Implications of the Constitutional Question Left Open in Jennings v. Rodriguez

By Katherine Kyman
On February 27, 2018, the Supreme Court issued its long-awaited decision in Jennings v. Rodriguez.[i] The case was first argued on November 30, 2016. However, in the wake of Justice Scalia’s death, the Court split 4–4.[ii] After the addition of Justice Neil Gorsuch to the Court, the case was eventually reargued on October 3, 2017. The majority opinion was authored…

Whistle While You Work (But Only If the SEC Can Hear You): Dodd–Frank Whistleblower Protections After Digital Realty Trust v. Somers

By Das Adler
If a whistleblower reports a violation of a federal securities law to her employer, does the Dodd–Frank Act’s antiretaliation provision prohibit the employer from retaliating against her? Put another way, does the Dodd-Frank Act give a cause of action to an employee who has been fired for informing her boss of a co-worker’s illegal activity? According to a recent, unanimous…

Harris v. Hutcheson: Scant Protections Against Weight Discrimination

Only one state in the entire country bans weight discrimination–Michigan.[i] While legal protection and case law remain scant on the subject, research shows time and again the impact of weight discrimination. Studies consistently find that people who are described as overweight or obese are discriminated against at every stage of employment, from hiring, compensation, and promotion to discipline and discharge.[ii]…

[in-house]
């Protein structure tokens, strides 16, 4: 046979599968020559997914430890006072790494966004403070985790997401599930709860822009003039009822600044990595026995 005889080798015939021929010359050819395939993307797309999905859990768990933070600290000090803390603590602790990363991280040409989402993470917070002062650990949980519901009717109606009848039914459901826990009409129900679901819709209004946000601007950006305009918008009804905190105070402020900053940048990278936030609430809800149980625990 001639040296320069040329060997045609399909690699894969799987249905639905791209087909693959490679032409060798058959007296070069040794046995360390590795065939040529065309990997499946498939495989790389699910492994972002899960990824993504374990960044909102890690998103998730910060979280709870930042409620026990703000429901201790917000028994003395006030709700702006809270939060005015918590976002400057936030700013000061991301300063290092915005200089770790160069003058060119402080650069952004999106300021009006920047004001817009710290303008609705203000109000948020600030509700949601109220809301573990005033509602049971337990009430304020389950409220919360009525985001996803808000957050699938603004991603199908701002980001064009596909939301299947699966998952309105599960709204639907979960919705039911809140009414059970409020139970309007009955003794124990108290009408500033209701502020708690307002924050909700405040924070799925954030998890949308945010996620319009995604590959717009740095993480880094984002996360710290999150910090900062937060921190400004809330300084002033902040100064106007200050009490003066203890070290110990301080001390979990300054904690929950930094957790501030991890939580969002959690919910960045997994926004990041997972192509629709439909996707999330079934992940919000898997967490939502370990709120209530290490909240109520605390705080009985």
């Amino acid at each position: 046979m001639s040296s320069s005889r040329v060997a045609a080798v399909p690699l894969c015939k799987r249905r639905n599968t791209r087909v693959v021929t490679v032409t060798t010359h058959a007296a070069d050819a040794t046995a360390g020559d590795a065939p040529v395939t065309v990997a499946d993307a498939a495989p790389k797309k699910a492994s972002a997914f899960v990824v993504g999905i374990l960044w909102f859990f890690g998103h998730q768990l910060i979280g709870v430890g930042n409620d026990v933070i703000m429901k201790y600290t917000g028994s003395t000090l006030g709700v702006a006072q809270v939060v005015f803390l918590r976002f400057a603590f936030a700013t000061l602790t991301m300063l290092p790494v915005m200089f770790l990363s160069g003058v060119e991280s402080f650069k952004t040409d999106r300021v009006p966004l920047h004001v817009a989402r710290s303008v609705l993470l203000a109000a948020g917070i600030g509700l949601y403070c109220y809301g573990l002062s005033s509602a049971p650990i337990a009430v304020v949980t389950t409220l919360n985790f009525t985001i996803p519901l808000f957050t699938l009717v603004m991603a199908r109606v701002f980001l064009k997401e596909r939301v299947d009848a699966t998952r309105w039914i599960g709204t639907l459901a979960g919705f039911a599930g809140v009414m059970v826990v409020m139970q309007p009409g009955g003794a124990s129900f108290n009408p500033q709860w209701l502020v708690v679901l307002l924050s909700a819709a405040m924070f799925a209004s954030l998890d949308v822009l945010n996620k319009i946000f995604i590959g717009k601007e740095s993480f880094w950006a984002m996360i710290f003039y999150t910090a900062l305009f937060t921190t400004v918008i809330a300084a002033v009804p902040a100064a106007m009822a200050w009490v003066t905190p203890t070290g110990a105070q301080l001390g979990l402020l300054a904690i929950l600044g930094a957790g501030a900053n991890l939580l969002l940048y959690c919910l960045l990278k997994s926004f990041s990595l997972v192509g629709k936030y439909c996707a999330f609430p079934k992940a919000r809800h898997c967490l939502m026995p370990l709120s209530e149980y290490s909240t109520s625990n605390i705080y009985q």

Uber Settlement Evades Interesting Answers to Technology Centered Legal Questions

Recently, Uber found itself in yet another reputation-damaging scandal. But instead of the routine matter of major investors asking a long-time CEO to resign, this scandal was a bit more law centered—and a lot more interesting. This scandal resulted from Waymo’s claim against Uber that it had stolen and inappropriately used trade secrets for self-driving vehicles.[i] The trouble all started…

What Does it Mean to Discriminate “Because of . . . Sex”?

By Cora Allen
Title VII of the Civil Rights Act of 1964 makes it illegal for employers to discriminate against their employees “because of . . . sex.”[i] In the half-century since the passage of Title VII, the definition of “sex” discrimination has broadened significantly. Originally, under the Act, “sex” referred just to biological sex.[ii] Eventually, this was expanded to include discrimination based…